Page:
Using Epigenetic Profiling and CRISPR Screens to Understand Prostate Cancer Progression

Friday, March 13, 2015 - 2:00pm
Fung Auditorium, Powell-Focht Bioengineering Hall
X. Shirley Liu

Professor of Biostatistics and Computational Biology
Co-Director, Center for Functional Cancer Epigenetics,
Dana-Farber Cancer Institute at Harvard School of Public Health

Using Epigenetic Profiling and CRISPR Screens to Understand Prostate Cancer Progression


The mechanism underlying prostate cancer progression from androgen dependent primary tumor to hormone-independent metastatic tumor (CRPC), as well as effective therapies for the latter, have been long studied yet open questions for the field. We used a number of genomic techniques to investigate the mechanism of prostate cancer progression from hormone dependent to independent, during which our informatics analysis lead us to many interesting technical discoveries. I will discuss the analysis of transcription factor footprint analysis in DNase-seq, the target identification of super-enhancers from H3K27ac ChIP-seq, and the design and gene calling from genome-wide CRISPR-Cas9 knockout screens. And finally I will show how we use these analysis to study the gene regulatory changes during prostate cancer progression.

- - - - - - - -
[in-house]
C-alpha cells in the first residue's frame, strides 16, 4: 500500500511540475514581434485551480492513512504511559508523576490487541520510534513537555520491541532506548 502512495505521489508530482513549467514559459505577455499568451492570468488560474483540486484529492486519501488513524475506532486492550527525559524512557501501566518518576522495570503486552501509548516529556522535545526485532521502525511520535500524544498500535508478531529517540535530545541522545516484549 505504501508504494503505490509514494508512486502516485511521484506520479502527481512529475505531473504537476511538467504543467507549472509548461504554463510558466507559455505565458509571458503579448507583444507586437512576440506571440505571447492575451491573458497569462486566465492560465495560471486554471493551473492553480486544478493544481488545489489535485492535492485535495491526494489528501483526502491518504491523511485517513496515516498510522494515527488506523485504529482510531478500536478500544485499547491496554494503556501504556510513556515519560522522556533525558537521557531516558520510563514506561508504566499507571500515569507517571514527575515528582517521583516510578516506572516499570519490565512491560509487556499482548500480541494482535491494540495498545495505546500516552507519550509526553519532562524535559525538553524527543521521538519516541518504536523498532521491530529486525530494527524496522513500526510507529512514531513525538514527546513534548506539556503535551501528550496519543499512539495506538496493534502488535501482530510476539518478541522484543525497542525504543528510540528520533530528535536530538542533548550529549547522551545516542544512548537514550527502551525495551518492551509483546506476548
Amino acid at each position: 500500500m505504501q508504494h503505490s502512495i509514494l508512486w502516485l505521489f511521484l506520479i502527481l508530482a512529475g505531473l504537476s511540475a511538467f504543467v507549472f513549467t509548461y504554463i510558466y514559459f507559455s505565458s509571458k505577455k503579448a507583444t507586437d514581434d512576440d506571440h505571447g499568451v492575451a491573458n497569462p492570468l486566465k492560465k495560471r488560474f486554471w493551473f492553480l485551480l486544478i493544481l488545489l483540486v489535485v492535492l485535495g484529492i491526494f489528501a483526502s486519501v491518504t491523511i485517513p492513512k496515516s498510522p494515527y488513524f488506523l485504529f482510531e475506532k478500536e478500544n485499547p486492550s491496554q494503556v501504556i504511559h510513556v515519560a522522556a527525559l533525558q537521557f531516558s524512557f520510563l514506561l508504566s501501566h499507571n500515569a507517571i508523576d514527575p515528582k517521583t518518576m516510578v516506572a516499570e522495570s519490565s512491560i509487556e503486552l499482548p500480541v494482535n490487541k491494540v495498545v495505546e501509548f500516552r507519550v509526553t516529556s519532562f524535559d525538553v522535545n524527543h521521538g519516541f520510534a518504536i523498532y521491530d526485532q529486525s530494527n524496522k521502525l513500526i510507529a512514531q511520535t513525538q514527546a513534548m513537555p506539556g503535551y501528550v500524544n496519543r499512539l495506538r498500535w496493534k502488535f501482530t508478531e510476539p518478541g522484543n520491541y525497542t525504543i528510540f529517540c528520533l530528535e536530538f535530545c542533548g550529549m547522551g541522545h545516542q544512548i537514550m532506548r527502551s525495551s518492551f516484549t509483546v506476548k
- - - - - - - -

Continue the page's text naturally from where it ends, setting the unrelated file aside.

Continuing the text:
X. Shirley Liu is a computational biologist with expertise in cancer epigenetics. As a member of the mod/ENCODE consortia, the AACR Cancer Epigenomics Task Force, an associate member at the Broad Institute, and the co-director (with Myles Brown) of the Center for Functional Cancer Epigenetics at the Dana-Farber Cancer Institute, she is well versed in genomics technologies and computational algorithms for gene regulation studies and high throughput data mining. Her research focus is by integrating data from ChIP-seq, RIP-seq, DNase-seq, MNase-seq, RNA-seq, and other high throughput genomics data to model the specificity and function of transcription factors, chromatin regulators and lncRNAs in tumor development, progression, drug response and resistance. Dr. Liu made significant scientific contributions to three major areas, computational biology, epigenetics, and cancer biology. In computational biology, her laboratory developed a number of widely used algorithms for transcription factor motif finding (cited over 2,000 times), ChIP-chip/seq and DNase-seq data analysis (over 9,000 users). In epigenetics, she and colleagues generated the first high throughput nucleosome map in the human genome and were the first to use the dynamics of nucleosome and DNase hypersensitivity to predict driving transcription factors and their genome-wide binding in a biological process. In cancer biology, she and colleagues identified the function of estrogen receptor, androgen receptor, and FoxA1 in breast and prostate cancers, found metabolic and autoimmune genes as signatures associated with cancer initiation, and reported the switch of EZH2 from a transcriptional repressor as part of the PRC2 to a transcriptional co-activator in hormone independent prostate cancers. She published over 100 papers, including over 35 in Nature, Science or Cell series, and she has an H-index of 55 according to Google Scholar statistics. Since becoming a faculty in 2003, she has successfully mentored eight trainees to start tenure track faculty positions, of which three have been tenured (at UCSF, Baylor, and Tongji Univ, respectively).